President Donald Trump could have saved himself a lot of grief if he—or one of his people—had read Michael Wolff’s 2008 book, The Man Who Owns the News: Inside the Secret World of Rupert Murdoch, before permitting the writer seemingly unfettered access to the White House and his underling Steve Bannon.
I’m not the only one to arrive at that observation. On Twitter today, Roger Ailes biographer Gabriel Sherman wrote, “One of the baffling things about Trumpworld giving access to Wolff: all they needed to do was call Murdoch and he would have said don’t cooperate b/c Wolff had written nasty book on him. And Jared/Trump speak to Murdoch all the time!”
Six minutes later, Wolff tweeted back at Sherman, “I kept waiting for that call to be made.”
Why wasn’t the call made as Wolff began collecting string for Fire and Fury, his new book about the Trump White House? The simple answer is that Wolff appears to have mastered a journalistic skill that allows him to suck up one moment and then, when seated at the keyboard, to spit out.
This technique was full displayed in his Murdoch book, which both accepts the media tyrant on his own terms and demolishes him (as I noted in my review). That book grew out of Wolff’s sympathetic and sometimes flattering account of Murdoch’s takeover of the Wall Street Journal in the September 2007 Vanity Fair. Perhaps confusing Wolff’s positive take with an offer of eternal supplication, Murdoch gave the writer an all-access pass to his operation. How all-access was it? In the book’s acknowledgments, Wolff wrote, “None of this would have been possible without the singular cooperation of this book’s subject, who not only was (mostly) a patient and convivial interviewee but opened every door I asked him to open.” Wolff also extended thanks to Murdoch business executives and family members for honoring the old man’s request that they cooperate.
Murdoch’s high regard for his Boswell ended as soon as the book was finished. A few weeks before its official release, the mogul lacerated Wolff and his publisher for the book’s alleged inaccuracies. “It contains some extremely damaging misstatements of fact which I will be happy to point out to you if we could meet. Otherwise I will have no option other than to speak to Random House,” Murdoch emailed Wolff.
Why on Earth did Murdoch open the door to his life to Wolff? He had, after all, established a firm reputation as an unmerciful and often cruel journalistic narrator. Murdoch’s family and executives wondered the same when Murdoch instructed them to talk to Wolff. “Everybody said, ‘Why did he do this?’ No one seems to know,” Wolff told the New York Times.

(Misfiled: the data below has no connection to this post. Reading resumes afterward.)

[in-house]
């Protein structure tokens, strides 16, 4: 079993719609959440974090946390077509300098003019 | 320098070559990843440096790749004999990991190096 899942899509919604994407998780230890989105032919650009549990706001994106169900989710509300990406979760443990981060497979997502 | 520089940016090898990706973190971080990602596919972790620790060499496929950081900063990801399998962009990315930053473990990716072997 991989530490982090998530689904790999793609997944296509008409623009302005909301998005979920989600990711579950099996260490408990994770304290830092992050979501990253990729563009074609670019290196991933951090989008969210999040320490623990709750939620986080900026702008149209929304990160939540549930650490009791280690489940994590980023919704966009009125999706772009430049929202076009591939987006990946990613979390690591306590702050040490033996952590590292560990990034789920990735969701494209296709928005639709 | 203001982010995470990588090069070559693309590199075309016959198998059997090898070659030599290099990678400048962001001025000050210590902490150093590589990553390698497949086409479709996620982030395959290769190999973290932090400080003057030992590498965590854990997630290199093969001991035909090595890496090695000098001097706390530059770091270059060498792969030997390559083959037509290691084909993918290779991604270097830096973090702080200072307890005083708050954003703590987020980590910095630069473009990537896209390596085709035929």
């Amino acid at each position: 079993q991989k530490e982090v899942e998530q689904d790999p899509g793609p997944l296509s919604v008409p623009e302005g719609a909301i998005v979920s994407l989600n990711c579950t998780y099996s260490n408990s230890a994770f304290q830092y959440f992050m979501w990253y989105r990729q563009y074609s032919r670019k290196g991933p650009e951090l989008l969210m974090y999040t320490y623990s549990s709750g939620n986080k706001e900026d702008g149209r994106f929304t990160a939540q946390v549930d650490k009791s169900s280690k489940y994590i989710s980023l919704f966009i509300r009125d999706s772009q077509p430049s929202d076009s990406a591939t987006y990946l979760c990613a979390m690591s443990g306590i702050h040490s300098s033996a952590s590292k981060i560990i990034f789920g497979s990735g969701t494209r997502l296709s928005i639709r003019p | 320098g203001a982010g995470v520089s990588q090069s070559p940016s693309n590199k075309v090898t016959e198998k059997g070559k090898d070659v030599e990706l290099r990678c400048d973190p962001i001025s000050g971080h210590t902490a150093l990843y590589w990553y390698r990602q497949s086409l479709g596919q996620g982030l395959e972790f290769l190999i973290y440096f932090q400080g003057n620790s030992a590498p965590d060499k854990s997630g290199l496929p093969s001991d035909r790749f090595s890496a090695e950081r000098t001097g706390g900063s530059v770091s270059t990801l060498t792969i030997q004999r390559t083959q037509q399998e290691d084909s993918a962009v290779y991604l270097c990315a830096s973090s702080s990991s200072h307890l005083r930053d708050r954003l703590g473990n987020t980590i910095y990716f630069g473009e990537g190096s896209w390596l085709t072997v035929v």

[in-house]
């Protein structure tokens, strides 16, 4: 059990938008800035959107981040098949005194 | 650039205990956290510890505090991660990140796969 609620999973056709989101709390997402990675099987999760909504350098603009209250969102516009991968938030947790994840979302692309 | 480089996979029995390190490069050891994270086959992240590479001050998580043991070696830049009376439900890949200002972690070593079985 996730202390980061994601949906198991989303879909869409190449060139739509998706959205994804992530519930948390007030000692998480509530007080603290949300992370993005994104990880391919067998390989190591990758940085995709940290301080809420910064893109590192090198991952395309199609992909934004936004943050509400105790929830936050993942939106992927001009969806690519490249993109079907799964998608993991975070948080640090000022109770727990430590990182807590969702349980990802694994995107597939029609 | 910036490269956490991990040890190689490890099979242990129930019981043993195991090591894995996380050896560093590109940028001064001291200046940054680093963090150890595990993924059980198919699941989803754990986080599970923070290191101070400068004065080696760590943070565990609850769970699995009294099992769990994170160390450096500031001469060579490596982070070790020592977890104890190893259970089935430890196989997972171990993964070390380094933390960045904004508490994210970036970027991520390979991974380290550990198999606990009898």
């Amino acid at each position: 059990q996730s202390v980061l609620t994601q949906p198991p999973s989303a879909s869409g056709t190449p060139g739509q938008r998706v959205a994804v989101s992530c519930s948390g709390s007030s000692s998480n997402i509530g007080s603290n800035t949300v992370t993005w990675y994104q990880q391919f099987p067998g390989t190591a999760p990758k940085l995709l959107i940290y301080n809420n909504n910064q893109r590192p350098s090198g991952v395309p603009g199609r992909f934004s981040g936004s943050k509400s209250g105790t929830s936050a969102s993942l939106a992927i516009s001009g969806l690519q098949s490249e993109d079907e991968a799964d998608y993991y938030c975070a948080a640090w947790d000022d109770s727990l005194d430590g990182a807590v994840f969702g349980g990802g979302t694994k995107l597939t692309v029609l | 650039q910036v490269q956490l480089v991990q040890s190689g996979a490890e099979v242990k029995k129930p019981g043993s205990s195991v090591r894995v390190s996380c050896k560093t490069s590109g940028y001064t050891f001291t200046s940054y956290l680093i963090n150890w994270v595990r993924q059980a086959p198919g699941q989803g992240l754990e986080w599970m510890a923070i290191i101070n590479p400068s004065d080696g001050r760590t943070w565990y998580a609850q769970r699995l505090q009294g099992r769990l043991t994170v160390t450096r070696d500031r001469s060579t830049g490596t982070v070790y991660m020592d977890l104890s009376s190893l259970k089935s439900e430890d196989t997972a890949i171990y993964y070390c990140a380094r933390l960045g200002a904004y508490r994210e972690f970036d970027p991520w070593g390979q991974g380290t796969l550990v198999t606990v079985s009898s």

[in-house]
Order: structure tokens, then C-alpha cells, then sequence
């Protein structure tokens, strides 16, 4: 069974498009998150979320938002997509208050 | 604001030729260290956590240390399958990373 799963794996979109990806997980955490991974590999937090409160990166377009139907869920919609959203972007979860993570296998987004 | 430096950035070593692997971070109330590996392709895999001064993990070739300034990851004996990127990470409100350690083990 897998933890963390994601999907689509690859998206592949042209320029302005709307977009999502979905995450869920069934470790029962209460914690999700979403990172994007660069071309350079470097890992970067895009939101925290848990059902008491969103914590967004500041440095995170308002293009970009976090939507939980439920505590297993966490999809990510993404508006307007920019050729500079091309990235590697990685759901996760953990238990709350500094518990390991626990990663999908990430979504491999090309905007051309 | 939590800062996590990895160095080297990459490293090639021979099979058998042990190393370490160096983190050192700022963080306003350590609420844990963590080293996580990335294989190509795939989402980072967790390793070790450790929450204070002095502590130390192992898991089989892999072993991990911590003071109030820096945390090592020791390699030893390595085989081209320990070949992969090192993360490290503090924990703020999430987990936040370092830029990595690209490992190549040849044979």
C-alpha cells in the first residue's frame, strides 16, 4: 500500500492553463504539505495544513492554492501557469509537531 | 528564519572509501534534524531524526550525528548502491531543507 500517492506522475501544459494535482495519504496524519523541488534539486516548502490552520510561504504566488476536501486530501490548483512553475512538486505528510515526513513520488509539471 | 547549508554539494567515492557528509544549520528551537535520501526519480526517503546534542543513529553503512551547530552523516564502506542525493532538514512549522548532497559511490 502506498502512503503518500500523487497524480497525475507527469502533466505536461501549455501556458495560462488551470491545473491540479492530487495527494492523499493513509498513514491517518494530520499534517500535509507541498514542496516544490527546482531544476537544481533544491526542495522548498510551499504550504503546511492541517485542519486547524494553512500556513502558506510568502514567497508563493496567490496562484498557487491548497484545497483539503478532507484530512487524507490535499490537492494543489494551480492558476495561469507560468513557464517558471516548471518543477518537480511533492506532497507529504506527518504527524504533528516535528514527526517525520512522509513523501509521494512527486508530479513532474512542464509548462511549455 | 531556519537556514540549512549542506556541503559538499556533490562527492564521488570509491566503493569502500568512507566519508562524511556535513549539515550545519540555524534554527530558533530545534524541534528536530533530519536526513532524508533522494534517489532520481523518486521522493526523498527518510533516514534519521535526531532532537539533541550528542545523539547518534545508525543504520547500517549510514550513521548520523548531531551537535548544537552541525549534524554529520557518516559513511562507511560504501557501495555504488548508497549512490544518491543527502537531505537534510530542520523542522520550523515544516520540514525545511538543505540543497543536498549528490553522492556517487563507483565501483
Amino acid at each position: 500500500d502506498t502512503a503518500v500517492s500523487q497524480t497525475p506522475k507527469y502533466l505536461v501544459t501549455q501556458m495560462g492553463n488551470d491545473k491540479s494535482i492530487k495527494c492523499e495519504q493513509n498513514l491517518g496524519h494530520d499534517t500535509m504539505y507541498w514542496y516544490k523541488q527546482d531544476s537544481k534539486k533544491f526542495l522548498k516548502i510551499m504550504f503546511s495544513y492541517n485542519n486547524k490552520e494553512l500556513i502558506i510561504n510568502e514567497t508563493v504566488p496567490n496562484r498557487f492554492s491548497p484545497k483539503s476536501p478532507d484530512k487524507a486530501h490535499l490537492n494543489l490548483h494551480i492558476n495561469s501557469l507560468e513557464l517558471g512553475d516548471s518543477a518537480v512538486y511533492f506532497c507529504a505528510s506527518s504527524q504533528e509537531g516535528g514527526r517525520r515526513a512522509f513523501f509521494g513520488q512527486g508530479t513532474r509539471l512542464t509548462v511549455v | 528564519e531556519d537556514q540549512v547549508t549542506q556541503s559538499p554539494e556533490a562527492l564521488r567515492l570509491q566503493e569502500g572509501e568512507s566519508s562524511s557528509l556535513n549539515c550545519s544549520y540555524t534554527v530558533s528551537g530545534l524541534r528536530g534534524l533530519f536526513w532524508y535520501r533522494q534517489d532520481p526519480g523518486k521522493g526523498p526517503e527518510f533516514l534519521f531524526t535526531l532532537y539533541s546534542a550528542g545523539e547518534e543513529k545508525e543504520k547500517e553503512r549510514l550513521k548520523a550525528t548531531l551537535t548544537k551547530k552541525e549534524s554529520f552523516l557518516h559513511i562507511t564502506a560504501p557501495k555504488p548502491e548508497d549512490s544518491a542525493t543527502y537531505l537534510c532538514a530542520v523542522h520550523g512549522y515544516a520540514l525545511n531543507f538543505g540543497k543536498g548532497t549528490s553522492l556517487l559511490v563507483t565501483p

Wolff appears to have juked the Trumpies with a similar move. They foolishly interpreted several of Wolff’s generous-to-Trump pieces (most notably a conversation with candidate Trump and a post-victory interview with Steve Bannon, both for the Hollywood Reporter) as a kind of declaration of solidarity. Yes, the Wolff pieces were generous; they were not fawning. A work of journalism need not incorporate the give and take of an Oxford Union debate. As long as a piece conveys intelligence or insight—and Wolff’s Trump work has—there is no automatic shame in transcribing the words of newsmakers. If Wolff were guilty of anything, it was of extending to victorious Republicans the time-honored opportunity of having their say, something Barack Obama and company enjoyed repeatedly following the 2008 election without any mass freak-out.
After Wolff caught hell from journalistic corners for the stenographic quality of his Trump stories (Glenn Greenwald, Charles P. Piece, Jeff Jarvis, Mathew Ingram and others), he basked in the heat like a sauna. The greater the criticism from the press, he had to know, the greater likelihood the Trumpies would embrace him. In a November Q&A with Digiday, Wolff fed additional bait into the trap by denouncing media coverage of Trump and endorsing his stenographic interview style as a useful journalistic technique. In a post-inauguration Newsweek piece titled “Why the Media Keeps Losing to Donald Trump,” he expanded on his early themes to describe the Trump gang as superior to the press. In a February appearance on CNN’s Reliable Sources, Wolff admitted to “sucking up a bit to get access” to the White House, but found validation in this approach when his material was “retailed through the media chain” by other journalists.
That Murdoch got suckered by Wolff says volumes about Murdoch’s naiveté. But the fact that Trump got suckered by Wolff a decade after his frequent telephone companion Murdoch got suckered says even more. Did Trump never ask Murdoch about Wolff? (If that’s the case, Murdoch would have very good reason to have called Trump a “fucking idiot,” as Wolff reports.) How can it be that Murdoch never volunteered to Trump in one of their phone calls that Wolff would smile in his face but ultimately stab him? Wolff’s penetration of the White House presents two equally damning conclusions about Trump—that’s he’s too much of an egoist to care who might be loitering around the White House, gathering string on him, and that he’s too incurious about the world to spot a potential danger to his presidency.
If ever there were a man who deserved to get Wolffed, it’s Donald Trump.
Wolff lists me in the acknowledgments section of his book. The only thing I did for him was gossip over lunch. Send lunch invitations to Shafer.Politico@gmail.com. My email alerts are gluten free, my Twitter feed craves the paleo diet, and my RSS feed doesn’t order an entrée until it has consumed three martinis.